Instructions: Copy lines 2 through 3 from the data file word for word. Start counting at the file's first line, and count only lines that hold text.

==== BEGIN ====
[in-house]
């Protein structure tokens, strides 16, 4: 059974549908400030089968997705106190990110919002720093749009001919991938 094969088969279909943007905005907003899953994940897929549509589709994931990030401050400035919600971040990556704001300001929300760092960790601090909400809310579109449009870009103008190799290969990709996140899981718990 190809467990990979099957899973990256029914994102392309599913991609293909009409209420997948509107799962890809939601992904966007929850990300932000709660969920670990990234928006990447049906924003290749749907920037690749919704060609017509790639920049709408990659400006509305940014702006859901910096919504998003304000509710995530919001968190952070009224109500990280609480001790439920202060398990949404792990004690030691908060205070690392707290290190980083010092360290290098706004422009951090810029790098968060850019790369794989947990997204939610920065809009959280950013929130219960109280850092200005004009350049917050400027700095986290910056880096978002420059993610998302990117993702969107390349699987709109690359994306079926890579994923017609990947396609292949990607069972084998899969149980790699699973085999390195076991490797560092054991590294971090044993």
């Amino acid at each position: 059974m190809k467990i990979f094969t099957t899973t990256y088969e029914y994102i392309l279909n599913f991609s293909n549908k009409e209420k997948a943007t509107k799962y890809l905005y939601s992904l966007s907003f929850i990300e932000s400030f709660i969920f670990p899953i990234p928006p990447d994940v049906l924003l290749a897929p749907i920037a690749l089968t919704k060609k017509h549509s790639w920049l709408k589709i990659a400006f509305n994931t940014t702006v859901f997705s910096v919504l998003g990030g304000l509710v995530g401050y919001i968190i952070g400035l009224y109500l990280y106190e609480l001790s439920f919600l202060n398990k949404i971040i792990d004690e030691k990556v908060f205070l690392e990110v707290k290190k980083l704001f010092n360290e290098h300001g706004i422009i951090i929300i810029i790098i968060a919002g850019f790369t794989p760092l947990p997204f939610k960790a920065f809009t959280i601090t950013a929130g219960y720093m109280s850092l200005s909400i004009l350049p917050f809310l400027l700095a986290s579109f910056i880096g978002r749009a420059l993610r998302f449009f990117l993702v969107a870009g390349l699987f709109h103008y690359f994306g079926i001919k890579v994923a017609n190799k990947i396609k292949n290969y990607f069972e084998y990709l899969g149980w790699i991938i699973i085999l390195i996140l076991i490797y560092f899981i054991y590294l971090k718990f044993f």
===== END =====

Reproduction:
């Protein structure tokens, strides 16, 4: 059974549908400030089968997705106190990110919002720093749009001919991938 094969088969279909943007905005907003899953994940897929549509589709994931990030401050400035919600971040990556704001300001929300760092960790601090909400809310579109449009870009103008190799290969990709996140899981718990 190809467990990979099957899973990256029914994102392309599913991609293909009409209420997948509107799962890809939601992904966007929850990300932000709660969920670990990234928006990447049906924003290749749907920037690749919704060609017509790639920049709408990659400006509305940014702006859901910096919504998003304000509710995530919001968190952070009224109500990280609480001790439920202060398990949404792990004690030691908060205070690392707290290190980083010092360290290098706004422009951090810029790098968060850019790369794989947990997204939610920065809009959280950013929130219960109280850092200005004009350049917050400027700095986290910056880096978002420059993610998302990117993702969107390349699987709109690359994306079926890579994923017609990947396609292949990607069972084998899969149980790699699973085999390195076991490797560092054991590294971090044993």
């Amino acid at each position: 059974m190809k467990i990979f094969t099957t899973t990256y088969e029914y994102i392309l279909n599913f991609s293909n549908k009409e209420k997948a943007t509107k799962y890809l905005y939601s992904l966007s907003f929850i990300e932000s400030f709660i969920f670990p899953i990234p928006p990447d994940v049906l924003l290749a897929p749907i920037a690749l089968t919704k060609k017509h549509s790639w920049l709408k589709i990659a400006f509305n994931t940014t702006v859901f997705s910096v919504l998003g990030g304000l509710v995530g401050y919001i968190i952070g400035l009224y109500l990280y106190e609480l001790s439920f919600l202060n398990k949404i971040i792990d004690e030691k990556v908060f205070l690392e990110v707290k290190k980083l704001f010092n360290e290098h300001g706004i422009i951090i929300i810029i790098i968060a919002g850019f790369t794989p760092l947990p997204f939610k960790a920065f809009t959280i601090t950013a929130g219960y720093m109280s850092l200005s909400i004009l350049p917050f809310l400027l700095a986290s579109f910056i880096g978002r749009a420059l993610r998302f449009f990117l993702v969107a870009g390349l699987f709109h103008y690359f994306g079926i001919k890579v994923a017609n190799k990947i396609k292949n290969y990607f069972e084998y990709l899969g149980w790699i991938i699973i085999l390195i996140l076991i490797y560092f899981i054991y590294l971090k718990f044993f």